Using a joint bank account with a right of survivorship is common with married couples, but this type of account can lead to some difficulties. With this type of account, both parties who own the account have equal access to the funds. When one person dies, the money goes to the other person.
Difficult to Close
One of the potential problems of a joint bank account with right of survivorship is that it can be difficult to close. If one person wants to close the account, she will need the permission of the other accountholder. If both parties are not in agreement about what to do with the account, it can lead to problems. In this case, the account may remain open even though no one is using it.
No Creditor Protection
A joint bank account with right of survivorship does not offer any creditor protection. When one person who has ownership of the account gets into credit trouble, he could have a judgment issued against him by the court system. When this happens, part of the money could be taken out of the account through a bank levy. The money removed from the account may not have been contributed by that person, but since his name is on the account, the creditor can take it.
Either Party Can Take Money
When two individuals use a joint bank account, each person has an equal right to the money in the account. It does not necessarily matter if one person puts 90 percent of the money in the account and the other person contributes 10 percent. Both of them have the right to take out 100 percent of the money at any given time. This means that one spouse could take all of the money and run if he chose to do so.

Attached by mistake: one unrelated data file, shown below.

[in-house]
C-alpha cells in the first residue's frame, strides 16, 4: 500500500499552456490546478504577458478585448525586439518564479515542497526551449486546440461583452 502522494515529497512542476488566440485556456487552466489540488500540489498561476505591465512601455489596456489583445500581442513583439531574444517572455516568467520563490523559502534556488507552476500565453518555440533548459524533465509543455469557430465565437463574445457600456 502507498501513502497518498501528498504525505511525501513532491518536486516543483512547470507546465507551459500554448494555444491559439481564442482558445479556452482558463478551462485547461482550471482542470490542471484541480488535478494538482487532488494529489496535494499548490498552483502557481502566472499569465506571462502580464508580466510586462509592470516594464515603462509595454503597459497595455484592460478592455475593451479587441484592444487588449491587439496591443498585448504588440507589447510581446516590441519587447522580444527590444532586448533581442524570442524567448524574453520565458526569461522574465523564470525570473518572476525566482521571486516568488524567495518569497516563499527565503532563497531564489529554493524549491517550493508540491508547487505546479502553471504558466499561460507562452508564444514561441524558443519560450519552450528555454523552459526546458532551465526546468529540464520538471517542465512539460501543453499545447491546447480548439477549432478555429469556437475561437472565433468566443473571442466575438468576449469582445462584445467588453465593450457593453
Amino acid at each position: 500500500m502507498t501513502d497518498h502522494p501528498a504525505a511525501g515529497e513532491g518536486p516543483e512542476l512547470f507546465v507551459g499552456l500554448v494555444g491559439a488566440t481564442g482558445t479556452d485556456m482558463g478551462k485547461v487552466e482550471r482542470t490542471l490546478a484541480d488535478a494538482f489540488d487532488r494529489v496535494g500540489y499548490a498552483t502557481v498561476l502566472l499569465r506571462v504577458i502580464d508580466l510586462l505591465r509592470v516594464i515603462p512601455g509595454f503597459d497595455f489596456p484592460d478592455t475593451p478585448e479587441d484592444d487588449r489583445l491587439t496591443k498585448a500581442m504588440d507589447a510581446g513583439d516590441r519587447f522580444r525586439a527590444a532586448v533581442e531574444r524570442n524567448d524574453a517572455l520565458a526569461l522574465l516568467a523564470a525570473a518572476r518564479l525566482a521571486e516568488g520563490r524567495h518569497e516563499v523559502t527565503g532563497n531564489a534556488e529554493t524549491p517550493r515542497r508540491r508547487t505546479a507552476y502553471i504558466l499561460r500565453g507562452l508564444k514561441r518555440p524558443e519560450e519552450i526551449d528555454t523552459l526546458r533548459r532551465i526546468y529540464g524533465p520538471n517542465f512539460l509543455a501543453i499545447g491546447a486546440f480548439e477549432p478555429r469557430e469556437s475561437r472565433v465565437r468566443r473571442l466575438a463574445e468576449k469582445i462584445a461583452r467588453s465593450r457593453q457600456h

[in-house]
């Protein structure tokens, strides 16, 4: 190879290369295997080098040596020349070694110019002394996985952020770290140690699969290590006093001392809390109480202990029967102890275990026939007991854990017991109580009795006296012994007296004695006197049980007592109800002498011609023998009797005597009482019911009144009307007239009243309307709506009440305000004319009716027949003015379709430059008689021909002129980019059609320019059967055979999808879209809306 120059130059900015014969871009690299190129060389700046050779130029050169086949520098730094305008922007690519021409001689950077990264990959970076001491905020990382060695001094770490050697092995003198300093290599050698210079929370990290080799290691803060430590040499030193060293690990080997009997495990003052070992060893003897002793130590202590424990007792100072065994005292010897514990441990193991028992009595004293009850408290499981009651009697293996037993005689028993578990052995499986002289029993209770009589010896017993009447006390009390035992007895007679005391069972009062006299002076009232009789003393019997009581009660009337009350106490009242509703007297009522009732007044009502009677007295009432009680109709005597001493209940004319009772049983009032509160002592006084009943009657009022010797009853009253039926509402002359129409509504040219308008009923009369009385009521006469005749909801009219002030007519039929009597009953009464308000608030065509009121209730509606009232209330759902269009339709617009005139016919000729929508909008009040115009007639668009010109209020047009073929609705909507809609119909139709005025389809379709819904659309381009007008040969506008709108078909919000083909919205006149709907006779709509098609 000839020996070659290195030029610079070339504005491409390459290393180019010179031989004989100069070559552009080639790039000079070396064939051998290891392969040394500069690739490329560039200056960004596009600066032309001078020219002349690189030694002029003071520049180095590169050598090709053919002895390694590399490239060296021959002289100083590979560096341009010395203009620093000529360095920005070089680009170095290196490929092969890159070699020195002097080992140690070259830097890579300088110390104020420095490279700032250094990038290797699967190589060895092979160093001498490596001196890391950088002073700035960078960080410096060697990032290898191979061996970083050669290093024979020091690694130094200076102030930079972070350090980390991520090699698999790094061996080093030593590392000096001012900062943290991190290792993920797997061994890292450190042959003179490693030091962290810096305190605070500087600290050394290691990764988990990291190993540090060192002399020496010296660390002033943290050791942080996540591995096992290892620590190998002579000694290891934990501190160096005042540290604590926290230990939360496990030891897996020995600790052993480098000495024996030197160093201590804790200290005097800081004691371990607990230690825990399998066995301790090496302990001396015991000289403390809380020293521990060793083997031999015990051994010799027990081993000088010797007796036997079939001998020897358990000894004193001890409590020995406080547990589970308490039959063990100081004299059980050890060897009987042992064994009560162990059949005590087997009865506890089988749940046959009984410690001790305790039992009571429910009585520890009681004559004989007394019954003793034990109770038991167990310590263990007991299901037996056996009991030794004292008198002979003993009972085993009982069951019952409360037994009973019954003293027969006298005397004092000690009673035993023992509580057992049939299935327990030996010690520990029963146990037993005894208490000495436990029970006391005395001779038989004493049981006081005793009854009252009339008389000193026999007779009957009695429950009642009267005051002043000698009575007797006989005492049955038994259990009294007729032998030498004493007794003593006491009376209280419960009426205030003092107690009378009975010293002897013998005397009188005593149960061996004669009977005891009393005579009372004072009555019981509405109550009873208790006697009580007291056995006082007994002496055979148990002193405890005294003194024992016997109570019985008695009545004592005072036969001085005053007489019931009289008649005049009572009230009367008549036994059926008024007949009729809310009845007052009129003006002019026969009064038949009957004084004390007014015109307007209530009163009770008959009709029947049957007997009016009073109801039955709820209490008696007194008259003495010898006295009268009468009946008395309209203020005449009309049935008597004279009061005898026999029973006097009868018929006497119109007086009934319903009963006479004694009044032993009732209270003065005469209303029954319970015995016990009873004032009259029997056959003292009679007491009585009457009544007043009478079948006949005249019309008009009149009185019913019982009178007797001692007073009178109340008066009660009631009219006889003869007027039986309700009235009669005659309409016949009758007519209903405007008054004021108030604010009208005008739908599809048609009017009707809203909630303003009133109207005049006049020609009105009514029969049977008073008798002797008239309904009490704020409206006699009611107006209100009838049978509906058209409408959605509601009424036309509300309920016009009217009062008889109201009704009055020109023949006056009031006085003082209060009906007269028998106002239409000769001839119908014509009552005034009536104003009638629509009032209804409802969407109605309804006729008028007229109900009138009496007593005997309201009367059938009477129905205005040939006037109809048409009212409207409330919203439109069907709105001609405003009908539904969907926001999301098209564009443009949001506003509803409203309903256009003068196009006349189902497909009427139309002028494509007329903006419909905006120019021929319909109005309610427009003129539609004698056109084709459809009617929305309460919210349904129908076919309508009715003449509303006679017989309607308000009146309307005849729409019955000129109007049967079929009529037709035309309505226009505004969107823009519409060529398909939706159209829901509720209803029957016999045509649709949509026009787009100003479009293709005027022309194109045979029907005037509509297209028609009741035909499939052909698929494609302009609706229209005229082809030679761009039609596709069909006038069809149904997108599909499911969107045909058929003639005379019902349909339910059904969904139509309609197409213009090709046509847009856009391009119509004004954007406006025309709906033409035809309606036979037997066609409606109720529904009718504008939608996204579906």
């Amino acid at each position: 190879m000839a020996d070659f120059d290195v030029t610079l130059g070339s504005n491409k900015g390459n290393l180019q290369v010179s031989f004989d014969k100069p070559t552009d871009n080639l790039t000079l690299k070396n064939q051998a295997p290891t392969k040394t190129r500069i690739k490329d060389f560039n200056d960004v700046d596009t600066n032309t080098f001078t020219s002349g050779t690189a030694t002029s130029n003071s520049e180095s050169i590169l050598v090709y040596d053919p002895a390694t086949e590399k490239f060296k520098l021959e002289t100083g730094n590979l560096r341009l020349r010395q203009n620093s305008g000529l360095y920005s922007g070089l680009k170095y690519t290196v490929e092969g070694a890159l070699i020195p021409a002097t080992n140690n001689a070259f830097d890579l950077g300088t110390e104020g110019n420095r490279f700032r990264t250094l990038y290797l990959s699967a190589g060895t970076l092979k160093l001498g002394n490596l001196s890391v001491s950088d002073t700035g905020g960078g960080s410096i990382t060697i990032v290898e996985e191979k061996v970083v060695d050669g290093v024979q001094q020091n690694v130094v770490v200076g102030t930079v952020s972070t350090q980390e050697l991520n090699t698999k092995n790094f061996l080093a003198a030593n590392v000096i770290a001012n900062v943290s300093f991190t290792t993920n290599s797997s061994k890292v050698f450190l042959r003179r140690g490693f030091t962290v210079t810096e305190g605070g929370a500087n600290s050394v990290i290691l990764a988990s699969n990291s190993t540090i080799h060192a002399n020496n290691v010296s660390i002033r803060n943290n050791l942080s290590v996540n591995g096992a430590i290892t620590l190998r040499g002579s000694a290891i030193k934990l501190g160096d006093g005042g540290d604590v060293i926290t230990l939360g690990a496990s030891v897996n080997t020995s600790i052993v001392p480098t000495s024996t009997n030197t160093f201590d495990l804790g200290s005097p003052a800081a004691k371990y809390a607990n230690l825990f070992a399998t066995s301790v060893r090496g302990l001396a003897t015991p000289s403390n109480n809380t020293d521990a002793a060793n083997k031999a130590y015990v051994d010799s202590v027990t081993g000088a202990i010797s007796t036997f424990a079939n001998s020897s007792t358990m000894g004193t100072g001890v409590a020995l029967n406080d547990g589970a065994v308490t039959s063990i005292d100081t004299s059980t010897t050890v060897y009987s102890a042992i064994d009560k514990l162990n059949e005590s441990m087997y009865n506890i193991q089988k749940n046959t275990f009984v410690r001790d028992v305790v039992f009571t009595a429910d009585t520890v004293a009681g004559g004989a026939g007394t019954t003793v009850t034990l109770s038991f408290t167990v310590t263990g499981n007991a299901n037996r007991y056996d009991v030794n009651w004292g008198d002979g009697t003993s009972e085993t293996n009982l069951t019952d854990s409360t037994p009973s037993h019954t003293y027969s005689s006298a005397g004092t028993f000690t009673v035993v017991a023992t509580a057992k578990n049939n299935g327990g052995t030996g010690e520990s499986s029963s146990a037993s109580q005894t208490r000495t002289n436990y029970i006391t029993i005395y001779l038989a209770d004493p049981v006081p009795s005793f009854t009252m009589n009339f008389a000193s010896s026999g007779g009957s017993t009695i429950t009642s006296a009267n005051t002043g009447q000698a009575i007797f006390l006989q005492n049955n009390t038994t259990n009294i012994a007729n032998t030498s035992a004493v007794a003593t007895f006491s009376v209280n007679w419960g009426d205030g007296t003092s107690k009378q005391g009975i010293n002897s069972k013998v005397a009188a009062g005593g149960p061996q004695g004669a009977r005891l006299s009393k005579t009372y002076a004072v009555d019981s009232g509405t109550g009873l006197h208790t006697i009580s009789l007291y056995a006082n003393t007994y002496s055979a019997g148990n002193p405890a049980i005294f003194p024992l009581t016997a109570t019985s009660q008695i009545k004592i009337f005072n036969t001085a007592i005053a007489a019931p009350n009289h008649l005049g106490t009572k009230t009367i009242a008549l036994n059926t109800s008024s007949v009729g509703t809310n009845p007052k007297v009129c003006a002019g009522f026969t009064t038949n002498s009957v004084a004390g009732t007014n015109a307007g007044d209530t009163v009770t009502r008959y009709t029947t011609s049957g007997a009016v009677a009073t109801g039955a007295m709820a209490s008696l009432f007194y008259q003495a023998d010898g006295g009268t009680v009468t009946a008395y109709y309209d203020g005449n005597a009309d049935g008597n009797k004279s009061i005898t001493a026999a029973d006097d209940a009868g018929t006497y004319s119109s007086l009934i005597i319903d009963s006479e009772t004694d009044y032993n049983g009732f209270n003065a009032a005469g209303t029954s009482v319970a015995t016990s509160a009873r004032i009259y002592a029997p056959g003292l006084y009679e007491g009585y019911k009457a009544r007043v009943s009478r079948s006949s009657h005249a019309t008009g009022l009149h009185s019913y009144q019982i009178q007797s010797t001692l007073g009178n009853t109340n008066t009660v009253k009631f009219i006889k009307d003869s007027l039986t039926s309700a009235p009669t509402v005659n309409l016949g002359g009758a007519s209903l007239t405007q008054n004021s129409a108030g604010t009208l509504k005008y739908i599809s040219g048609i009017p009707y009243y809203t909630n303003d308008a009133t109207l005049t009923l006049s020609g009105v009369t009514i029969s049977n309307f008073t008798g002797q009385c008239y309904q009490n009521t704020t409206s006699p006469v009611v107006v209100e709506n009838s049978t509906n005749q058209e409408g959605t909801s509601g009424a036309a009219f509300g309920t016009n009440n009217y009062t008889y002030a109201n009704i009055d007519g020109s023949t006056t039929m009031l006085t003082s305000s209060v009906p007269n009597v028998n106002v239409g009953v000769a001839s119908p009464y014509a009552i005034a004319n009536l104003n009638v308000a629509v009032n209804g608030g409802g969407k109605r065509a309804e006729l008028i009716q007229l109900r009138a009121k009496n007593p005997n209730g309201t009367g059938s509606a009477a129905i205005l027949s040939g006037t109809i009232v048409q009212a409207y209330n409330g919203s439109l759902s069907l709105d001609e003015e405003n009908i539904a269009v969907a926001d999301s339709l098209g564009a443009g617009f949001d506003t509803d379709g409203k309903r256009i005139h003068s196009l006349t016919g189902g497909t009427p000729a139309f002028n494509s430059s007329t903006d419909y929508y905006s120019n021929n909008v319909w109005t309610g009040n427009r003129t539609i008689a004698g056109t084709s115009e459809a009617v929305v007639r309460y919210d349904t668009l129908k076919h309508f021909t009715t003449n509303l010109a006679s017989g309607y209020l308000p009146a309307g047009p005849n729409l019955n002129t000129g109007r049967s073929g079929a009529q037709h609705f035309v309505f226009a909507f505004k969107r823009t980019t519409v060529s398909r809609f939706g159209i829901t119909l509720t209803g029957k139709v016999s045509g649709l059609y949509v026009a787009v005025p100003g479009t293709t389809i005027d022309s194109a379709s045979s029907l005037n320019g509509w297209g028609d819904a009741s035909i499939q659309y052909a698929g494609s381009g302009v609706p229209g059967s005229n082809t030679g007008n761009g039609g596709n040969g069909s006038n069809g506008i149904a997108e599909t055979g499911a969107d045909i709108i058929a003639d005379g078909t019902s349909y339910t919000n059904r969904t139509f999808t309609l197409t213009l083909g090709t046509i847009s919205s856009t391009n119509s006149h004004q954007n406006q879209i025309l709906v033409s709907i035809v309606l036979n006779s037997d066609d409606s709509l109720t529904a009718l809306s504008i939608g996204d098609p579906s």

A joint bank account will usually have to go through probate when the owners pass away. This means that the beneficiaries of the estate will have to wait for the probate court to distribute the assets. It also means that the account will become part of the public record, as is the case with all probate assets. If you would like to pass on assets to another person, a payable-on-death account may be a better choice. With this type of account, assets do not have to go through probate before they are passed on.
- Financial Web: Pros and Cons of a Joint Bank Account
- Wallet Pop; Joint Bank Accounts -- What You Need to Know; Geoff Williams; May 2010
- Bankrate.com; Risks of Joint Bank Accounts; Roxanne Hawn; May 2010
- Bank of America. "Our First Bank Account." Accessed April 20, 2020.
- Consumer Financial Protection Bureau. "A Closer Look: Overdraft and the Impact of Opting-In," Page 1. Accessed April 20, 2020.
- Code of Virginia. "§ 6.2-606. Ownership During Lifetime; Garnishment, Attachment, or Levy." Accessed April 20, 2020.
- Consumer Financial Protection Bureau. "Either Person on the Joint Account Generally Has the Right to Move Funds or Close the Account." Accessed April 20, 2020.
- University Credit Union. "Membership Agreement." Accessed April 20, 2020.
- BBT. "Bank Services Agreement," Page 7. Accessed April 20, 2020.
- Wells Fargo. "Opening and Closing Accounts Questions." Accessed April 20, 2020.
- GreenState Credit Union. "Closing Your Account." Accessed April 20, 2020.
- Suntrust. "Rules and Regulations for Deposit Accounts," Page 28. Accessed April 20, 2020.
- Bank of America. "Telling Your Bank It’s Over." Accessed April 20, 2020.
- Washington and Lee Law Review. "Virginia's Equitable Distribution Law: An Owner's Manual," Page 9. Accessed April 20, 2020.
Luke Arthur has been writing professionally since 2004 on a number of different subjects. In addition to writing informative articles, he published a book, "Modern Day Parables," in 2008. Arthur holds a Bachelor of Science in business from Missouri State University.